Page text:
What is Eco-Therapy?
Most of us relate to the natural world as if we are separate, as if it's something that's "out" there. We walk past flowering trees, singing birds, rushing water, changing clouds without noticing them, unaware of what's around us, absorbed in phones or in our own thoughts. This separation and detachment from our natural environments can make us feel isolated, alienated and depressed. Eco-psychology recognizes that humans have an innate need to be in relationship to the earth and to each other and we suffer in our current artificial and disconnected societies.
Eco-therapy aims to relieve suffering, reduce stress and provide emotional regulation through moving into greater connection to our natural world. It provides a context to understand personal suffering as a response to environmental/community destruction and the artificial systems of modern human life.
Does it really help?
There is a growing body of evidence showing the effectiveness of spending time in nature on mental health. One study found that people who spent time in nature reported feeling less stressed, more positive and having less of the stress hormone cortisol. Ecotherapy can help boost the immune system and can improve sleep quality and reduce chronic pain.
Being in nature can provide a sense of connection to something larger than ourselves which is especially helpful for people who are feeling isolated and disconnected. It can improve creativity and problem-solving skills. By encouraging a sense of peace and tranquility, the mind is allowed to wander and come up with new ideas.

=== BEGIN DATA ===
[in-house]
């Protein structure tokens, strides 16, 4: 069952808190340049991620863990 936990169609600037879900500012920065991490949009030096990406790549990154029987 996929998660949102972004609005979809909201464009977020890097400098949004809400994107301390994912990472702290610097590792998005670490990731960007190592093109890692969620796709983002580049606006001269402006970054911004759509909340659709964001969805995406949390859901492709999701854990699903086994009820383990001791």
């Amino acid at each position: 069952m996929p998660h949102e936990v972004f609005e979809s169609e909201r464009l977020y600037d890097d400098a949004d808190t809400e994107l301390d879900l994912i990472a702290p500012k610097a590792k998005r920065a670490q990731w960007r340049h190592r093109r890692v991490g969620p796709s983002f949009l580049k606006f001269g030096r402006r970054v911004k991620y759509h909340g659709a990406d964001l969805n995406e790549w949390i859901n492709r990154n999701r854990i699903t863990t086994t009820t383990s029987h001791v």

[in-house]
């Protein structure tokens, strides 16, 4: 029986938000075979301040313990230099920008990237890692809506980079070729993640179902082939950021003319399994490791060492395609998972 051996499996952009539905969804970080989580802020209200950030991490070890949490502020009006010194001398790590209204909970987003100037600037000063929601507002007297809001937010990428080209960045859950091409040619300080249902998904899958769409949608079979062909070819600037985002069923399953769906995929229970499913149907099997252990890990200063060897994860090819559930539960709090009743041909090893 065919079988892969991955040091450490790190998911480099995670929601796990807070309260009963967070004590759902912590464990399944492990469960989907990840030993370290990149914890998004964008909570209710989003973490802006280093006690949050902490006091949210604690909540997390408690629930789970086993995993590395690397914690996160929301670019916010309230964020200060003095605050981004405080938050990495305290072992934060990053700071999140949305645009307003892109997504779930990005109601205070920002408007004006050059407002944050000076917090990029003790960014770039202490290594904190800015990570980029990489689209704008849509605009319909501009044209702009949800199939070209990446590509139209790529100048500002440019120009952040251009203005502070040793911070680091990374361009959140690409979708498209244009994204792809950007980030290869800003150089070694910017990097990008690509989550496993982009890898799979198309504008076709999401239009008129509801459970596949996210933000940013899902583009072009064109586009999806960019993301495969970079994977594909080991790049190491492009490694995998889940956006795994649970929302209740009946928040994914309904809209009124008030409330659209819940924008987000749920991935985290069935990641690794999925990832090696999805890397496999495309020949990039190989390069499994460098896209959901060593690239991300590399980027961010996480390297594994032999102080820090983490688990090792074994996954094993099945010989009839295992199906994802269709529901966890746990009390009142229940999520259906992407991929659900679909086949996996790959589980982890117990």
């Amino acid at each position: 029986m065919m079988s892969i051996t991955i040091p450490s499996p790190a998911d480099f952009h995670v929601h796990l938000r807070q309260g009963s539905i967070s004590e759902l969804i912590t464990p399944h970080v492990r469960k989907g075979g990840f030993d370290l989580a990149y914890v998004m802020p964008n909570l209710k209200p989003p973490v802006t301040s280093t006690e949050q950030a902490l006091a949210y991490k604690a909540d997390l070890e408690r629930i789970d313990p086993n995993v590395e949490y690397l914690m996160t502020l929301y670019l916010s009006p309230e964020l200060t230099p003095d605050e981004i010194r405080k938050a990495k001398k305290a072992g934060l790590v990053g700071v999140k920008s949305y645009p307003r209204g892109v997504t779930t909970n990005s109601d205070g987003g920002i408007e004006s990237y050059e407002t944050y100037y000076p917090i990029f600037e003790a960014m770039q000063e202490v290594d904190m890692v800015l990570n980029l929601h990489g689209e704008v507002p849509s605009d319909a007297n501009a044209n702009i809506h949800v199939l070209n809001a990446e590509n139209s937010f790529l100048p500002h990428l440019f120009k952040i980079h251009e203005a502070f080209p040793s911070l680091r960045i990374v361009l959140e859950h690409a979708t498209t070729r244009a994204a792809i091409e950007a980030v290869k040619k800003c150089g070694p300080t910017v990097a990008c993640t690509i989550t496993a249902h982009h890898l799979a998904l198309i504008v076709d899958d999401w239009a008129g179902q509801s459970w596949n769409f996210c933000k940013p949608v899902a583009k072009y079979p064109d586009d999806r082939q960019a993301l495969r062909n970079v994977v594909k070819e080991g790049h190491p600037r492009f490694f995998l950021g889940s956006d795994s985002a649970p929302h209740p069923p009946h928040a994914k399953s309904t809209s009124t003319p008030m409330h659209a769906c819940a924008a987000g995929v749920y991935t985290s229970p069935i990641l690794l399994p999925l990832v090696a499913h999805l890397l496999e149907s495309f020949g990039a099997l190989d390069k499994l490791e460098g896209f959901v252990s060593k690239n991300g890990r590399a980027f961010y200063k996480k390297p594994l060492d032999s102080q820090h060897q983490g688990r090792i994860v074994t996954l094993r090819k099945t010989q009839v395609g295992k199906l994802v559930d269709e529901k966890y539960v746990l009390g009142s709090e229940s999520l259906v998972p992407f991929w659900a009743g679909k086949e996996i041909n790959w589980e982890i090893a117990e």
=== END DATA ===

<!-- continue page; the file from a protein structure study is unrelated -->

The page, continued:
We don't need new programming, we need to return to a naturally responsive state. We need to be treating ourselves more like plants than computers. We need fresh air, water, sunshine, rest, healthy food and safety to grow to our highest potential.
"If we are to heal as a collective, we must listen to the scorched land, dialog with the remains of the clear cut forest, speak to the rising ocean. The great gift of this world is that we can have access to a fruitful, vibrant, verdant landscape within our psyches."
-Jan Edl Stein, MFT Holos Institute
What does it look like?
Taking a mindful walk
Guided meditations with an eco-therapist
Collecting rocks or other symbols of nature to use at home or in art
Opening yourself up to a dialogue with an other- than-human life, like an animal, tree or plant.
Spending dedicated time in a forest, near an ocean or in a rainstorm and focusing on the breath, sensations and emotions
Identifying ways in which you've become disconnected from what brings you joy and freedom
Learning how to regulate your nervous system and manage intrusive thoughts